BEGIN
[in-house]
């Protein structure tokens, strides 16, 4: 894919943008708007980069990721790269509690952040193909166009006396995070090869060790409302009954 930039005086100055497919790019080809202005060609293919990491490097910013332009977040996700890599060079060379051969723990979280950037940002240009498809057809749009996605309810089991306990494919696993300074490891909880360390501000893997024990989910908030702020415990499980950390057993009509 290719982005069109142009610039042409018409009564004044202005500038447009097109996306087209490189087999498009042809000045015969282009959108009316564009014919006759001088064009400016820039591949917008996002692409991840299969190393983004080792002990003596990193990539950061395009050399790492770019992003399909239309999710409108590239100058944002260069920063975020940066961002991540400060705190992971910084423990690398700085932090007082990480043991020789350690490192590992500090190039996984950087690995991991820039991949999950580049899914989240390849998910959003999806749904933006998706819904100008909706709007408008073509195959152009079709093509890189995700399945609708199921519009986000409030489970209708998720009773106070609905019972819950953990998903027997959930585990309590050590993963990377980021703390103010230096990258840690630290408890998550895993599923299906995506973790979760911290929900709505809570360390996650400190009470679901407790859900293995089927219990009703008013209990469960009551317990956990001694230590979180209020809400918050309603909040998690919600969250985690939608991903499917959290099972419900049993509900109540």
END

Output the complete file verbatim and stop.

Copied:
[in-house]
């Protein structure tokens, strides 16, 4: 894919943008708007980069990721790269509690952040193909166009006396995070090869060790409302009954 930039005086100055497919790019080809202005060609293919990491490097910013332009977040996700890599060079060379051969723990979280950037940002240009498809057809749009996605309810089991306990494919696993300074490891909880360390501000893997024990989910908030702020415990499980950390057993009509 290719982005069109142009610039042409018409009564004044202005500038447009097109996306087209490189087999498009042809000045015969282009959108009316564009014919006759001088064009400016820039591949917008996002692409991840299969190393983004080792002990003596990193990539950061395009050399790492770019992003399909239309999710409108590239100058944002260069920063975020940066961002991540400060705190992971910084423990690398700085932090007082990480043991020789350690490192590992500090190039996984950087690995991991820039991949999950580049899914989240390849998910959003999806749904933006998706819904100008909706709007408008073509195959152009079709093509890189995700399945609708199921519009986000409030489970209708998720009773106070609905019972819950953990998903027997959930585990309590050590993963990377980021703390103010230096990258840690630290408890998550895993599923299906995506973790979760911290929900709505809570360390996650400190009470679901407790859900293995089927219990009703008013209990469960009551317990956990001694230590979180209020809400918050309603909040998690919600969250985690939608991903499917959290099972419900049993509900109540």